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Overall, 53% of pharmacists reported a high score in at least one of three burnout indicators, researchers found.
“Emotional exhaustion was indicated most frequently in the study,” the authors reported.1 “This is often considered the core symptom, and is frequently predicted in other healthcare professions.”
An attempt to correlate burnout to specific practices and workloads was not successful. In general, factors contributing to burnout include low pharmacist-to-patient ratios and expectations to conduct research in addition to daily duties.
The researchers used the Maslach Burnout Inventory-Human Services Survey to assess burnout in an anonymous email survey. Of 329 respondents, 53.2% reported scores indicating a high degree of burnout on at least one subscale of emotional exhaustion, depersonalization, and reduced personal sense of accomplishment.
“Twenty-eight respondents (8.5%) had scores indicating burnout on all three subscales,” they reported.
Hospital Employee Health reached out to lead author Mary E. Durham, PharmD, MS, BCPS, interim director of pharmacy services at Truman Medical Centers in Kansas City, MO, to discuss the issue.
HEH: Can you cite a few factors specific to pharmacy work that contribute to feelings of burnout?
Durham: Pharmacy staff are a frontline resource to patient care. When patient volumes and patient acuity rise, pharmacists may feel increased pressure to deliver safe, efficient, and high-satisfactory care. The ever-changing American healthcare system affects pharmacy just as it affects other healthcare professionals. It is hard for staff to escape the rapid rate of change within their institutions, and this can be depleting over time.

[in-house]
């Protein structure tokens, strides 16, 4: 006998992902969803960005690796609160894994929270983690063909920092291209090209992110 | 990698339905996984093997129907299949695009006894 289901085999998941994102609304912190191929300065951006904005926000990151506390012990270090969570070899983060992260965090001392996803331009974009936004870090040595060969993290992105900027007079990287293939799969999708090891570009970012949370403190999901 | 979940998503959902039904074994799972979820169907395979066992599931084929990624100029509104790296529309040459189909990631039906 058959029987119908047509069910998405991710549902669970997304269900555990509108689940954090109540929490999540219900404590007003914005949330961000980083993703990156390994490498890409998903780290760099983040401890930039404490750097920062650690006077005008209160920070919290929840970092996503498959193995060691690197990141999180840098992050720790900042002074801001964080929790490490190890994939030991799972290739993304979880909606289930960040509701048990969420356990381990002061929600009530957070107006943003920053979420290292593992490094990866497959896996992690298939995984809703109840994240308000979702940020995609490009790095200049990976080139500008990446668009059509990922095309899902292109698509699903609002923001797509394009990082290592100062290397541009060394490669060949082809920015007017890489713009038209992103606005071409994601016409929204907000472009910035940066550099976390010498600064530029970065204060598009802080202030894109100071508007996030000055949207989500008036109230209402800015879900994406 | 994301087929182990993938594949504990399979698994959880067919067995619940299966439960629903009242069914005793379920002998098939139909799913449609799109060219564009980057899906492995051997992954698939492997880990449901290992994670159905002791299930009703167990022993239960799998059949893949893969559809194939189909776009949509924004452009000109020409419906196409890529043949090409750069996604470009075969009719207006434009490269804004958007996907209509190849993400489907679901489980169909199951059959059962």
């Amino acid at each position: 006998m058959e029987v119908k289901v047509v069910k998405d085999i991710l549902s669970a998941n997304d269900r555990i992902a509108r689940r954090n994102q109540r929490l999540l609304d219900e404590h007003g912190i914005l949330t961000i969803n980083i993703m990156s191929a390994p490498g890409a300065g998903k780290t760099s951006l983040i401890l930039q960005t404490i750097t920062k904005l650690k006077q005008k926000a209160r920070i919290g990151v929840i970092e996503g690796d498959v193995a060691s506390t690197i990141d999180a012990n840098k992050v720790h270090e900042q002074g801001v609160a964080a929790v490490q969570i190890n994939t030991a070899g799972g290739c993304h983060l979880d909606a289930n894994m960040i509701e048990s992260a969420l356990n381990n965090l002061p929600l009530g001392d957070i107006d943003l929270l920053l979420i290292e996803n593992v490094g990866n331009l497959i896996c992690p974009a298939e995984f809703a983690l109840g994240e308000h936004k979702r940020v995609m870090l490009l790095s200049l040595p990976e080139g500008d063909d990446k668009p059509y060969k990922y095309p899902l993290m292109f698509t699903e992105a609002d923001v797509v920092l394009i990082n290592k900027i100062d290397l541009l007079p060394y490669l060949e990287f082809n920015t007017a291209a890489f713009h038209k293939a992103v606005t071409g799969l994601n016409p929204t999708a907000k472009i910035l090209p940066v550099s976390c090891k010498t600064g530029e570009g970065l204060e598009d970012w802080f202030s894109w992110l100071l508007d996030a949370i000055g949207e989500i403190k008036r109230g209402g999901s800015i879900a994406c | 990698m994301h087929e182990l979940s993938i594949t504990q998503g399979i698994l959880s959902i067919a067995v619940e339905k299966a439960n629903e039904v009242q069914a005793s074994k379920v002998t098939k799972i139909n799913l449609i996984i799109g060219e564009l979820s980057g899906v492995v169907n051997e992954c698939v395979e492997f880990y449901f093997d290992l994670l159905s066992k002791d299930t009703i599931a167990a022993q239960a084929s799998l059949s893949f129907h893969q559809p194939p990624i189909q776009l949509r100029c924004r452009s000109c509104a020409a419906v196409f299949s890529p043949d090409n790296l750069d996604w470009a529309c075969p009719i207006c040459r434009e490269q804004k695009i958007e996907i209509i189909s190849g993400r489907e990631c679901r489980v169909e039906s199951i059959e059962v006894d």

HEH: Why are pharmacists within the first 15 years of their career at higher risk for burnout syndrome?
Durham: Pharmacists that are newer in their career have only ever experienced rapid change, and I think we are seeing a professional impact on well-being and resilience. Pharmacists have to remain flexible to handle many pressures; they must produce high-quality care with a top level of customer service while continually adjusting to their work environment that is impacted by merging health systems, payment model changes, and the electronic renaissance of healthcare. Many pharmacists are also feeling the pressure to continually invest in themselves through advanced education and training to remain competitive.
HEH: Is a lack of resources and adequate staff a common problem in hospital pharmacies?
Durham: I think there is a need for tangible resources that promote well-being. Most institutions have an employee assistance program, but the most at-risk team members need something more. These employees may be less likely to reach out for assistance when they are at their greatest need.
HEH: While your findings primarily apply to teaching hospitals, do you think burnout in pharmacists is more widespread and occurs in smaller hospitals as well?
Durham: Certainly. The environmental impact of healthcare’s rapid changes and that of our profession can affect any institution.
HEH: What are some of the primary ways to establish resilience in pharmacists, and reduce or prevent burnout?
Durham: We have to communicate with each other, reach out early and often, and be able to identify and connect with that individual who is at risk for burnout before they go down an irreparable path. Educate your staff and peers on the resources available for resilience and well-being, and encourage their use. Encourage your teams to take PTO [paid time off], and fully disconnect from work while doing so. Make this a regular part of any touch base, whether informal or incorporated into performance management discussions. Everyone has a story, and we need to listen.
Financial Disclosure: Medical Writer Gary Evans, Editor Jill Drachenberg, Executive Editor Shelly Morrow Mark, Editorial Group Manager Leslie Coplin, and Nurse Planner Kay Ball report no consultant, stockholder, speaker’s bureau, research, or other financial relationships with companies having ties to this field of study.